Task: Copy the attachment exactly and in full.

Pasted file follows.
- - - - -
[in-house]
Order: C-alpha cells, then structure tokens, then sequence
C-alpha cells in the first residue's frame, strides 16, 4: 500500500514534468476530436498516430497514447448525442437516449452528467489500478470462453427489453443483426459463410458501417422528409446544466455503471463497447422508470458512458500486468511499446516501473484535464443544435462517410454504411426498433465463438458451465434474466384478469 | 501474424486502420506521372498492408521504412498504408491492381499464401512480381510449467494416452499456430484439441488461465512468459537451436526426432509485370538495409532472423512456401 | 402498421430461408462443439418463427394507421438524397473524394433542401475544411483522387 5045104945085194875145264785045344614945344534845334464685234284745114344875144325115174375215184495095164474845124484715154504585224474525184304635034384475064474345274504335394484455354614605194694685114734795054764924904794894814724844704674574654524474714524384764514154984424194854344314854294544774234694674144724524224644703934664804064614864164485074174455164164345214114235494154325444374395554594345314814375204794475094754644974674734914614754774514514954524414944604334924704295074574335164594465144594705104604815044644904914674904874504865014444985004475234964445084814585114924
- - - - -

[in-house]
Order: C-alpha cells, then structure tokens, then sequence
C-alpha cells in the first residue's frame, strides 16, 4: 500500500514534468476530436498516430497514447448525442437516449452528467489500478470462453427489453443483426459463410458501417422528409446544466455503471463497447422508470458512458500486468511499446516501473484535464443544435462517410454504411426498433465463438458451465434474466384478469 | 501474424486502420506521372498492408521504412498504408491492381499464401512480381510449467494416452499456430484439441488461465512468459537451436526426432509485370538495409532472423512456401 | 402498421430461408462443439418463427394507421438524397473524394433542401475544411483522387 5045104945085194875145264785045344614945344534845334464685234284745114344875144325115174375215184495095164474845124484715154504585224474525184304635034384475064474345274504335394484455354614605194694685114734795054764924904794894814724844704674574654524474714524384764514154984424194854344314854294544774234694674144724524224644703934664804064614864164485074174455164164345214114235494154325444374395554594345314814375204794475094754644974674734914614754774514514954524414944604334924704295074574335164594465144594705104604815044644904914674904874504865014444985004475234964445084814585114924